Long won't join Ravens, potential deal with LT falls through

OWINGS MILLS – Veteran left tackle Jake Long won’t be joining the Ravens after all. A potential deal between Long and the Ravens fell through Friday, leaving Long a free agent according to Adam Schefter of ESPN, and confirmed by CSN.

The issue was Long’s right knee. He tore his ACL in both 2013 and 2014, leaving concern about how his knee would hold up if he returned to action. Long went to see Dr. James Andrews after taking a physical with the Ravens on Wednesday. According to a source, while Long was healthy enough to play, the Ravens were not comfortable being financially liable if Long’s knee failed to hold up.

The Ravens targeted Long as a potential backup for rookie left tackle Ronnie Stanley. While Stanley has looked solid during practice, the Ravens have been searching for veteran insurance in case Stanley suffered an injury. Long is a former No. 1 overall pick (2008) and has more experience than James Hurst, who is currently the Ravens’ backup left tackle.

Now the Ravens have a roster spot available, which they may use to sign another offensive lineman, or to address depth at another position.

MORE RAVENS: FIVE OBSERVATIONS FROM DAY 1 OF RAVENS TRAINING CAMP

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Mike Wallace finally passes conditioning test; allowed to join Ravens at practice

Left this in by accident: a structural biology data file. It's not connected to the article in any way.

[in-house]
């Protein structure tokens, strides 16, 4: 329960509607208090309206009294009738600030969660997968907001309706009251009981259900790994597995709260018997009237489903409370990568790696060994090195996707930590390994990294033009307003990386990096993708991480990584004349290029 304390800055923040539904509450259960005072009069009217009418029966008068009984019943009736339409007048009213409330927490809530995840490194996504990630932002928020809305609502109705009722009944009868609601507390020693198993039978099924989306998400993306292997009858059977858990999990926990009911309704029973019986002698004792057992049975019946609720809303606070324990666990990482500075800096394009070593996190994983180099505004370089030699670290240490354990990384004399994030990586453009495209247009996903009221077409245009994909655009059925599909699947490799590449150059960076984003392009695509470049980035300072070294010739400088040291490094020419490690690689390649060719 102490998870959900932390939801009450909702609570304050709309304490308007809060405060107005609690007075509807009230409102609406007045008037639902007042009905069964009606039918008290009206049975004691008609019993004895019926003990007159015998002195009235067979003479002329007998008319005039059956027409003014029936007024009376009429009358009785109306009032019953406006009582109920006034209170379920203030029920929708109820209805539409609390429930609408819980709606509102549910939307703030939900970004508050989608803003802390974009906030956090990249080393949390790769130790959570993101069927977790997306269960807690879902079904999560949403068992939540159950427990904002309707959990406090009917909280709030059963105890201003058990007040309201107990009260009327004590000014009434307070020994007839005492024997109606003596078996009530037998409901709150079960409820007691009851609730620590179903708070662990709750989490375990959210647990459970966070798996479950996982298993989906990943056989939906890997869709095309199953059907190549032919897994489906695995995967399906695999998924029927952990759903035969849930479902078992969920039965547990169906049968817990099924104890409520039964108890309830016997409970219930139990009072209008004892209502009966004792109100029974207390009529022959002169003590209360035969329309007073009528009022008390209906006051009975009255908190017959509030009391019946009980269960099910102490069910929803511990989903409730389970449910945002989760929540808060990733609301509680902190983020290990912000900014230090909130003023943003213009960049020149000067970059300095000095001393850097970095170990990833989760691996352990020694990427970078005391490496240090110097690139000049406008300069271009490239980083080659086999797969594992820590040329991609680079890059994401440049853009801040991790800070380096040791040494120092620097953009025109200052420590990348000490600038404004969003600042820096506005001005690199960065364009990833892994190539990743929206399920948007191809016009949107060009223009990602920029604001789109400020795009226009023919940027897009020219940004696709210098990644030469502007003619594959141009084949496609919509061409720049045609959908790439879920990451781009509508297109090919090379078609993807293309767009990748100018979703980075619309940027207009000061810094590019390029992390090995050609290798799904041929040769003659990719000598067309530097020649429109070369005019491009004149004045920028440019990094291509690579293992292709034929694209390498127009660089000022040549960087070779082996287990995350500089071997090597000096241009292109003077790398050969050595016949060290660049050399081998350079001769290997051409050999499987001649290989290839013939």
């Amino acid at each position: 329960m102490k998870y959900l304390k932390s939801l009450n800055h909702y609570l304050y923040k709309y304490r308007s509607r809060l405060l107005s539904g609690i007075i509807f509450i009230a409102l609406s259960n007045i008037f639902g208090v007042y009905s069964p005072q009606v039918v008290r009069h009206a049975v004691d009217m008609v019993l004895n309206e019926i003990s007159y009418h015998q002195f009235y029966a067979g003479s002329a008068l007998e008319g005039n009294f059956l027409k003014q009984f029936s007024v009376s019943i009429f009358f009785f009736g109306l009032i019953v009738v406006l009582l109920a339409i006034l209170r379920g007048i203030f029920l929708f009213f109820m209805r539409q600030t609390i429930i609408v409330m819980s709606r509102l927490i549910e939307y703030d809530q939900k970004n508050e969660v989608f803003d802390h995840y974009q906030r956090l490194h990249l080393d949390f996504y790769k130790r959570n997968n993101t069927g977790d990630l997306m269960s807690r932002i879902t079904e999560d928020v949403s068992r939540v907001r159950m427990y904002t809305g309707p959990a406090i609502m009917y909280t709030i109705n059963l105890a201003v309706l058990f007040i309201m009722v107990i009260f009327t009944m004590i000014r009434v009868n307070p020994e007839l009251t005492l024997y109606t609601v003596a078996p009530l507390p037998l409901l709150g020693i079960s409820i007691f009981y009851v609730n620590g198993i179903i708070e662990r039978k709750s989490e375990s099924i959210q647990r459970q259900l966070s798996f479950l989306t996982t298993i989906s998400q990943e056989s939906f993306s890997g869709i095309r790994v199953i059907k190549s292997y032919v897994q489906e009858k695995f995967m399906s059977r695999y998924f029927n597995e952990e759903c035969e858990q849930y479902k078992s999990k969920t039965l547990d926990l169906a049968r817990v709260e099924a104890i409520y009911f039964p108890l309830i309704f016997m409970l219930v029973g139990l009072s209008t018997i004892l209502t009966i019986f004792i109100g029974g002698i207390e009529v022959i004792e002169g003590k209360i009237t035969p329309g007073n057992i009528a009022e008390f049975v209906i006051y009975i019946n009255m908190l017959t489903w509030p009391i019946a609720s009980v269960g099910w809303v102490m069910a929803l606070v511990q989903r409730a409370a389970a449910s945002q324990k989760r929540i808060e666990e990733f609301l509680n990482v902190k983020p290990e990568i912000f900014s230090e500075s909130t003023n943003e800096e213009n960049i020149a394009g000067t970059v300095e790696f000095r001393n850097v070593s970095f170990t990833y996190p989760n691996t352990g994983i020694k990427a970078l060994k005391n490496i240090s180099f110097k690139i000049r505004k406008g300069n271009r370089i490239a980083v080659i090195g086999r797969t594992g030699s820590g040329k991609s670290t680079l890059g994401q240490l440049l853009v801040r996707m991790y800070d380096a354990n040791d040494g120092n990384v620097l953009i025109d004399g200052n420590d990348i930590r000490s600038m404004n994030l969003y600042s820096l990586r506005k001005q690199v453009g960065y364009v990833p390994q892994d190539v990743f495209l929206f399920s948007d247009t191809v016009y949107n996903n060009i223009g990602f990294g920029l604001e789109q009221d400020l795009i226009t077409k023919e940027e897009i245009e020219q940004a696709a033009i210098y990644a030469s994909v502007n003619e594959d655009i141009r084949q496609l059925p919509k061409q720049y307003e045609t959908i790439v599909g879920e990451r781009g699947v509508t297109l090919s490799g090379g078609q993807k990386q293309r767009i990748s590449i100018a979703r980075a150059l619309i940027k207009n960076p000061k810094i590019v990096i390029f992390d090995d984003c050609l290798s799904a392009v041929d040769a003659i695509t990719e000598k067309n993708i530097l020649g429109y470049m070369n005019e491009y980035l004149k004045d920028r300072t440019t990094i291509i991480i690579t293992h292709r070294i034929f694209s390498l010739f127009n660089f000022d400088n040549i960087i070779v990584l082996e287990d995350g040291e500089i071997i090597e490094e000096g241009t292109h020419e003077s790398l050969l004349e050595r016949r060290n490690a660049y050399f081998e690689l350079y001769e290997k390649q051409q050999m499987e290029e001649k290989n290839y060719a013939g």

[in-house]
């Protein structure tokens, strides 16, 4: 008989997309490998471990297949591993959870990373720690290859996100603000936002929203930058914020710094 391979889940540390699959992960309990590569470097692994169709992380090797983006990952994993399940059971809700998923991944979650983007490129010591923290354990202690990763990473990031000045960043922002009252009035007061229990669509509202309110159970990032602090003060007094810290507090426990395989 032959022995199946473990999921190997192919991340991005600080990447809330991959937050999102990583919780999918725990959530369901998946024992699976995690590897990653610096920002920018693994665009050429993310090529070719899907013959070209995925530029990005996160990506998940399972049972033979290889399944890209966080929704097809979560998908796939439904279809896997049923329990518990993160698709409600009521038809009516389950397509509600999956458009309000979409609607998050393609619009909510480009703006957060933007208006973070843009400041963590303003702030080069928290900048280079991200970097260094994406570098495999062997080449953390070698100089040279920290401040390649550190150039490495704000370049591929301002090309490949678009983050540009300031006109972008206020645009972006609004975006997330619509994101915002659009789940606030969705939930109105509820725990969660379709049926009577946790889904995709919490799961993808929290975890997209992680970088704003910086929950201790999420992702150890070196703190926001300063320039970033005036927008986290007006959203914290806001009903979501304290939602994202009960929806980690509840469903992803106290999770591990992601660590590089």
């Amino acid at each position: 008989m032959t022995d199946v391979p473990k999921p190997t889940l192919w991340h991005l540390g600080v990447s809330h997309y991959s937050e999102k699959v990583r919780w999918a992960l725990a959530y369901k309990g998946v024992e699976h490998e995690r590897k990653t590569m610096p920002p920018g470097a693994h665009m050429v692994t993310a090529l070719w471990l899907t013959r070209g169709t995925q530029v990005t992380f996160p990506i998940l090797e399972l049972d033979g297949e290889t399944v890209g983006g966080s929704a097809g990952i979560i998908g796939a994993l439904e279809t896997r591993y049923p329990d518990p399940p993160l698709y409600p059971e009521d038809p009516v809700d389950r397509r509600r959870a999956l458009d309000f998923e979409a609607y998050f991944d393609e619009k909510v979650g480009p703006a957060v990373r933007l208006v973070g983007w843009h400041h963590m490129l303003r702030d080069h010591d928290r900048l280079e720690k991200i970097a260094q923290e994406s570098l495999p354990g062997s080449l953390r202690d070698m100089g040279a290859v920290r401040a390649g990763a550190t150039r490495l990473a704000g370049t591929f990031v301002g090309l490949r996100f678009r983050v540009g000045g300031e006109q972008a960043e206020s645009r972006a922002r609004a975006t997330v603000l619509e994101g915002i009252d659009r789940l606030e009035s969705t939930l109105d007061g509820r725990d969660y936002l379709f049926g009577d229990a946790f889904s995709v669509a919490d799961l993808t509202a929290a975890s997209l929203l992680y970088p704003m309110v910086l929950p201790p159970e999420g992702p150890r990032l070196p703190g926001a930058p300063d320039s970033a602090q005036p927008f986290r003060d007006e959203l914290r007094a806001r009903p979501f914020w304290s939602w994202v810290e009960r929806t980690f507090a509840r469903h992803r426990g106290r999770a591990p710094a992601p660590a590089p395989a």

Mike Wallace finally passes conditioning test; allowed to join Ravens at practice

OWINGS MILLS – Ravens wide receiver Mike Wallace was back on the practice field Friday, after passing his conditioning test on the second try.

Wallace missed Thursday’s practice after he failed the test on his first attempt. Joining him on the field Friday was wide receiver Dobson Collins, who also passed the test on his second attempt.

The Ravens hope Wallace will return to the form he had early in his career, when he was a consistent deep threat for Steelers quarterback Ben Roethlisberger.

Wallace was a disappointment during stints with the Dolphins and Vikings, but Joe Flacco’s ability to throw the deep ball could help Wallace rejuvenate his career.

RELATED: RAVENS TIGHT END LEAVES CAMP WITH INJURY

In other practice news, cornerback Jerraud Powers missed practice for the second straight day and remained the only player yet to pass the conditioning test. Running back Kenneth Dixon, who sprained his left knee Thursday, also did not practice.  

Ravens coach John Harbaugh was hoping the team would stay disciplined during the first day of practice in pads on Saturday.

“The biggest message when you put the pads on is, ‘You’ve been in pads before,’’’ Harbaugh said. ‘“Don’t overreact. It’s going to be fine.’…I want to get right into executing and keep building on what we’ve done the last two days.

“We’re not going to be out here tackling too much – especially the veteran guys. Let’s just go play football.”